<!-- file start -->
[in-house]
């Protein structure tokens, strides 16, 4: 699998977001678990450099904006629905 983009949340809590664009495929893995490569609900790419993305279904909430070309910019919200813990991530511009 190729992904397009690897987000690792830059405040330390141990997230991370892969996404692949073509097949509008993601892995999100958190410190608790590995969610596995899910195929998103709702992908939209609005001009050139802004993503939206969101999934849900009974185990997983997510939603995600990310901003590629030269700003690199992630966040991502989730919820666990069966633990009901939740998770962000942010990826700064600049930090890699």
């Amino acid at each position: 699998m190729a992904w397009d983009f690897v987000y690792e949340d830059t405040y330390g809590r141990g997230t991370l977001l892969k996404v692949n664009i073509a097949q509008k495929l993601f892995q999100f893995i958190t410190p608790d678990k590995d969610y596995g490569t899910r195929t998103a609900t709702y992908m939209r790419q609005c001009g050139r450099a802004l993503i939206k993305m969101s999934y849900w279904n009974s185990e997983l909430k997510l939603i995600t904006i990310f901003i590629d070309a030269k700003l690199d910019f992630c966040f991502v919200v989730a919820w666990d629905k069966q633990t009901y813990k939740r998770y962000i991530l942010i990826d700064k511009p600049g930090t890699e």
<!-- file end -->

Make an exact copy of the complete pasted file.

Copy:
[in-house]
């Protein structure tokens, strides 16, 4: 699998977001678990450099904006629905 983009949340809590664009495929893995490569609900790419993305279904909430070309910019919200813990991530511009 190729992904397009690897987000690792830059405040330390141990997230991370892969996404692949073509097949509008993601892995999100958190410190608790590995969610596995899910195929998103709702992908939209609005001009050139802004993503939206969101999934849900009974185990997983997510939603995600990310901003590629030269700003690199992630966040991502989730919820666990069966633990009901939740998770962000942010990826700064600049930090890699």
């Amino acid at each position: 699998m190729a992904w397009d983009f690897v987000y690792e949340d830059t405040y330390g809590r141990g997230t991370l977001l892969k996404v692949n664009i073509a097949q509008k495929l993601f892995q999100f893995i958190t410190p608790d678990k590995d969610y596995g490569t899910r195929t998103a609900t709702y992908m939209r790419q609005c001009g050139r450099a802004l993503i939206k993305m969101s999934y849900w279904n009974s185990e997983l909430k997510l939603i995600t904006i990310f901003i590629d070309a030269k700003l690199d910019f992630c966040f991502v919200v989730a919820w666990d629905k069966q633990t009901y813990k939740r998770y962000i991530l942010i990826d700064k511009p600049g930090t890699e």